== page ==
Tuesday, January 20, 2009

Projects: Julia's corset

So around Halloween me and a colleague (Julia, head of lighting) where planning to go to a party.
Now I had my costume all worked out. But I surprised Julia by making her a custom corset for said event. It took me about two full days to make the corset. It was mostly made of stiff cotton with the outer fabric being wool. The wool fabric was cut on the bias (e.g. diagonally on the fabric). the corset was partially covered with rhinestones and boned throughout.

Here are two pictures of the corset mid production.
(Note the mannequin in the back, It's wearing my muslin version of my winter coat. more later)

And Julia showing off the corset onboard the Les Mis tourbus.

Double loop knot

A double loop knot is a very simple and easy way of tying a knot. It´s also stronger and more flat than the single loop knot.
  1. Insert the needle in the fabric. bring it up and out after a few threads.
  2. Stick the needle through the fabric once more at the same point as before. Bring it up and out again at the exact same point where it came up the first time.
  3. pull tight.
  4. Repeat step 2 and 3.
  5. The knot is finished.

Single loop knot

A single loop knot is the most common way to permanently knot a thread to fabric.

  1. Tie a simple knot in your thread (overhand knot) and insert the needle in the fabric. bring it up and out after a few threads.
  2. Stick the needle through the fabric once more at the point of the knot. Bring it up and out again at the exact same point where it came up before.
  3. Pull tight. The knot is finished.

Slip knot

The slipknot is a temporary knot which is used if you temporary want to sew two pieces of fabric together, I also use it on temporary stitches when marking lines on a pattern piece.
When you pull the end of the thread the knot will come undone.

  1. Make an ´e´ loop lying on top of the end of your thread.
  2. Pull the underlying thread through the ´e´without pulling the end through.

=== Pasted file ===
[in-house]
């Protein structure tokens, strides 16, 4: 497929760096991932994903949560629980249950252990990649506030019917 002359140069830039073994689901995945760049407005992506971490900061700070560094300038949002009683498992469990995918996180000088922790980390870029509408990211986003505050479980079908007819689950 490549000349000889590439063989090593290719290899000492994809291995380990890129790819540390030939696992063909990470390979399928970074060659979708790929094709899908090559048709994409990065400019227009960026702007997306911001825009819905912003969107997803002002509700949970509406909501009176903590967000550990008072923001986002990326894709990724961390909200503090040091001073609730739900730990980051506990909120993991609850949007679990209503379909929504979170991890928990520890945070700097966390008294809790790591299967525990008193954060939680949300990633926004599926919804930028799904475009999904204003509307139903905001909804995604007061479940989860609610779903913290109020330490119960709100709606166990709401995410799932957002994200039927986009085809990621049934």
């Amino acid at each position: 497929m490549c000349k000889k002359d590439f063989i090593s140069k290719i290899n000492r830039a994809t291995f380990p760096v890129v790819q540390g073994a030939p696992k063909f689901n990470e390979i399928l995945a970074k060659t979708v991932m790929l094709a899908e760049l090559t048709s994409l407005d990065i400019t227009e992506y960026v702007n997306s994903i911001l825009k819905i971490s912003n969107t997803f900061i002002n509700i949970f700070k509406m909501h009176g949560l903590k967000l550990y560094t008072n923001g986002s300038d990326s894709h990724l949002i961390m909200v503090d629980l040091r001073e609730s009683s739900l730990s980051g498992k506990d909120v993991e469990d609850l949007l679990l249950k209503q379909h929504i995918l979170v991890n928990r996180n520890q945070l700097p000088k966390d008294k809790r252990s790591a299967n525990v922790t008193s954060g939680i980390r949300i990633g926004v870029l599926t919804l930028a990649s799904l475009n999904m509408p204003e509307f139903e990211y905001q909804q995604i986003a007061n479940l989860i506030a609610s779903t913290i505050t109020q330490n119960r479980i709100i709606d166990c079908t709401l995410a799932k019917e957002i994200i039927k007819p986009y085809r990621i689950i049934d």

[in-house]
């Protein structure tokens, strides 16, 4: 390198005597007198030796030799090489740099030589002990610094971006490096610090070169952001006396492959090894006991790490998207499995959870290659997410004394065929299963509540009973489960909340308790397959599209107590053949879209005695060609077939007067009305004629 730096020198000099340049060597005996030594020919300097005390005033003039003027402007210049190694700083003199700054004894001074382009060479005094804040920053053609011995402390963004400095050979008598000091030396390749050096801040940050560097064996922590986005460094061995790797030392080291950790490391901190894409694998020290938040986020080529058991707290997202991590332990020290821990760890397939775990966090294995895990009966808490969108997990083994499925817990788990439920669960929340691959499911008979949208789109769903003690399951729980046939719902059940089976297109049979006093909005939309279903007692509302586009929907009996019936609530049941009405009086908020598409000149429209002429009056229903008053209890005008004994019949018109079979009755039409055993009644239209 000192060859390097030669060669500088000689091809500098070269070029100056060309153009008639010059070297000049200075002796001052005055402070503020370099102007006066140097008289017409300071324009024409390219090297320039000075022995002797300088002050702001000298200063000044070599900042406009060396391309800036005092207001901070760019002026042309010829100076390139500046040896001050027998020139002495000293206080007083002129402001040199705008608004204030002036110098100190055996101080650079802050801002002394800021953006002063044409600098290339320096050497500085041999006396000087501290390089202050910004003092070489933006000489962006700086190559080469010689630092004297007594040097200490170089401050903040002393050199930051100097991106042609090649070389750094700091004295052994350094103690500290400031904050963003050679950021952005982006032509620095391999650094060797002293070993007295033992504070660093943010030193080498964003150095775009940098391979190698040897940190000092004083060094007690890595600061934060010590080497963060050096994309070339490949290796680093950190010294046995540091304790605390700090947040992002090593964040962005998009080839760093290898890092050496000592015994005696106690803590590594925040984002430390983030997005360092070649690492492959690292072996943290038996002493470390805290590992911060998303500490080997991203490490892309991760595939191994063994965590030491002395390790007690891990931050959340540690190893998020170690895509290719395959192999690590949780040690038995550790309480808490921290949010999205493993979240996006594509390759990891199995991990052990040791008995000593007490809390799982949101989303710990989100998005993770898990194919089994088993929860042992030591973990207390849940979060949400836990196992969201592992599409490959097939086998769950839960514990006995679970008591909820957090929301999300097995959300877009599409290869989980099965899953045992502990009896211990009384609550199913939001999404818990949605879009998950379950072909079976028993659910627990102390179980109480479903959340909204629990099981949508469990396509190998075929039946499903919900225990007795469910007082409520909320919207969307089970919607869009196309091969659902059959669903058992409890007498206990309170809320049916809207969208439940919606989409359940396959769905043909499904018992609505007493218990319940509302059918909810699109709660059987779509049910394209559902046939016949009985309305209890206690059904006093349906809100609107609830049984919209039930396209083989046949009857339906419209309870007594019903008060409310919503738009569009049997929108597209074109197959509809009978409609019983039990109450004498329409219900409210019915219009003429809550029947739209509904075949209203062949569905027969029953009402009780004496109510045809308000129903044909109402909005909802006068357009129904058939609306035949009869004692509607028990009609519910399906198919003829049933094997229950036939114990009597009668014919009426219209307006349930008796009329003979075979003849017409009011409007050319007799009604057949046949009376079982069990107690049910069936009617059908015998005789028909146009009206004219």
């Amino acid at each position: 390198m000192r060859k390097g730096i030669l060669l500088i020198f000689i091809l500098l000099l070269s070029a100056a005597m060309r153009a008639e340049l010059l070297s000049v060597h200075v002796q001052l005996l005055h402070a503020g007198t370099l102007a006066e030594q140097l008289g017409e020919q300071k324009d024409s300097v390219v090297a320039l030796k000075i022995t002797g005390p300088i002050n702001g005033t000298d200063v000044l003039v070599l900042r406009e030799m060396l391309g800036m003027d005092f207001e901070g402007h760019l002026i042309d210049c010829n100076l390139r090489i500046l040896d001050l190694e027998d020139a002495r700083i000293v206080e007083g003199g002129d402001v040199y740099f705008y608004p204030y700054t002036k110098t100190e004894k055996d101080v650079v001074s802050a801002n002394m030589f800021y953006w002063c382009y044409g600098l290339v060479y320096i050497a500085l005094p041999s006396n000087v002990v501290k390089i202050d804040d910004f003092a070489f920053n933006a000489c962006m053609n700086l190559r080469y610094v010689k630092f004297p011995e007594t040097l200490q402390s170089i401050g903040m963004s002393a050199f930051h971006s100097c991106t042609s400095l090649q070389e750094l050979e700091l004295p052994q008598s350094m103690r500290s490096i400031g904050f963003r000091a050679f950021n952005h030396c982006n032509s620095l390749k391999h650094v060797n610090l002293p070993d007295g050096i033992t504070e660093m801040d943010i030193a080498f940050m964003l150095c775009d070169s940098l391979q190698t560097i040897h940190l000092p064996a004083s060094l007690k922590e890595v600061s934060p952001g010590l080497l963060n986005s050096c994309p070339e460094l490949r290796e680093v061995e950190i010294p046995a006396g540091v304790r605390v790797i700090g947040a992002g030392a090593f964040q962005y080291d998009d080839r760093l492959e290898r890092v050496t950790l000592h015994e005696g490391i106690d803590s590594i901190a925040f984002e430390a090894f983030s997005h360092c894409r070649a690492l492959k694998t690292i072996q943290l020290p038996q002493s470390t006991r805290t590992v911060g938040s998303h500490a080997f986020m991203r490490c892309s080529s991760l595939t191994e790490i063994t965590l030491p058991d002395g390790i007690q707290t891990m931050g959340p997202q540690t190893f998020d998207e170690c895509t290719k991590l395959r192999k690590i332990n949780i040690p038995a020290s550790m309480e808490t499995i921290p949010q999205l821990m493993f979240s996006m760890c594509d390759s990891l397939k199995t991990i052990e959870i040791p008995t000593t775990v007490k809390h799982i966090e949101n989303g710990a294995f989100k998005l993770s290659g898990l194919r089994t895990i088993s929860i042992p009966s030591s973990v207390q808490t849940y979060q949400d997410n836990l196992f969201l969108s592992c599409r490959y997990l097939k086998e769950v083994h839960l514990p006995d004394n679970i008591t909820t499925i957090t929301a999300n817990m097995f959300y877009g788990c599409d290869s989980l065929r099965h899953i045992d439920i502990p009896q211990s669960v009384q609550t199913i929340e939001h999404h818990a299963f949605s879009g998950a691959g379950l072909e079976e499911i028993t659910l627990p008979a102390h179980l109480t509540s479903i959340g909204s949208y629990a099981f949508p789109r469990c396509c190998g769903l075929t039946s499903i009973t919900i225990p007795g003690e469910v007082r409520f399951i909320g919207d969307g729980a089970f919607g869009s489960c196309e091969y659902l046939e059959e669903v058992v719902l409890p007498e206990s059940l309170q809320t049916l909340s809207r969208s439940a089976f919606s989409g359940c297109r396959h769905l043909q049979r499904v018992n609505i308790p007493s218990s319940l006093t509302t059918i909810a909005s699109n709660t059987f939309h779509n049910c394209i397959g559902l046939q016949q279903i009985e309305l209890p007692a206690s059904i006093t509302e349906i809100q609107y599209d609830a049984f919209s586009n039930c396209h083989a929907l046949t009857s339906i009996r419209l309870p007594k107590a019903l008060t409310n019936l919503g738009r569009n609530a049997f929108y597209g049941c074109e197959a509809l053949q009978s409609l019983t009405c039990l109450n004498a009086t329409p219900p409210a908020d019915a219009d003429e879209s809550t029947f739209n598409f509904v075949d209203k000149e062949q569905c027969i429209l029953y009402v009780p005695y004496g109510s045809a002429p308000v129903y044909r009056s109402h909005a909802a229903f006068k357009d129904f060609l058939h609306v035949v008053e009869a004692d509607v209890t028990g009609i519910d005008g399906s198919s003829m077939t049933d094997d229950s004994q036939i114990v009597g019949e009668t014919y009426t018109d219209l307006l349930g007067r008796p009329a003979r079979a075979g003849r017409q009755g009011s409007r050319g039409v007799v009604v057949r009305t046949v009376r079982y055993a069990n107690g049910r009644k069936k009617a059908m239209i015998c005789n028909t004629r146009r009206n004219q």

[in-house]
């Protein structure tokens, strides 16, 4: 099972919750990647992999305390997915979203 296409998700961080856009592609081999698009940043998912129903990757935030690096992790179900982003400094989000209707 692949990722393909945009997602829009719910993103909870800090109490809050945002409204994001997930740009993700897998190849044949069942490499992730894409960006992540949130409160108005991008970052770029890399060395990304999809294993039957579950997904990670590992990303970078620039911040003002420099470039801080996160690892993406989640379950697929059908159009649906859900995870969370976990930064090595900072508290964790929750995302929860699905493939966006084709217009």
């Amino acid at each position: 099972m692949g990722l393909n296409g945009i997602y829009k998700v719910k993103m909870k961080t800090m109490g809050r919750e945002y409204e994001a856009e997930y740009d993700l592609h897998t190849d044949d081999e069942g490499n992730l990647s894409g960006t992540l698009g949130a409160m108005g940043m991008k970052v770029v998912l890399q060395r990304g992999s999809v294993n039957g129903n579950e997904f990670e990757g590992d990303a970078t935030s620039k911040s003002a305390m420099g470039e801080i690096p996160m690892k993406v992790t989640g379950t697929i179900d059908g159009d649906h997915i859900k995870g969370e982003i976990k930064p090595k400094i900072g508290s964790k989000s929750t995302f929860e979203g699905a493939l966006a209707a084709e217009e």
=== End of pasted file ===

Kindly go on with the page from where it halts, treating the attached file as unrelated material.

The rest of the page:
3. Pull the knot tight.

The Slip knot is now finished. if you pull the short end of your thread the knot will come undone.

Hand sewing introduction

Okay, before we can start machine sewing, you need to be familiar with basic hand sewing techniques. All of these are still used when making clothing or in basic sewing, as well as embroidery etc. I know it is tempting to start out with a project like a skirt, jacket or pillow. but let's just get out feet wet before we start swimming.

If you're a novice to sewing I suggest you try out these stitches and knots for yourself so you can get familiar with them.

Note: Most of the hand embroidery techniques photographs are done on embroidery gauze with embroidery thread. This to make it clearer on the photographs. Normal sewing thread will be much thinner.

Monday, January 19, 2009

Hi I'm Mr. Seamstress.

I said i'd never do it, but i'm finally a blogger.
And so i would like to welcome you all to it.
You may have already noticed that it is entitled Mr. Seamstress,
which is exactly what I am. A man who enjoyes sewing.
Hell, it the only thing I really can do!
And this blog will be about (surprise surprise) sewing!

Okay, so why a blog about sewing.
Well to me it seems there is a lot of information out there, but it's all very scattered and a lot is unclear
to my knowledge there isn't a single site that gives you all the clear info on sewing, with good photographs, instructions and drawings.
And a site wich is usable either for the people who are just starting out sewing, or for the more experienced sewer.
Now I don't expect this humble blog to become the answer to this void on the internet.
But maybe it can help to fill in a small niche.

And on another note, if you'd like to know more about me, check out my profile.

Well, I don't think i'm really good with these introductions,
so less typing and more sewing!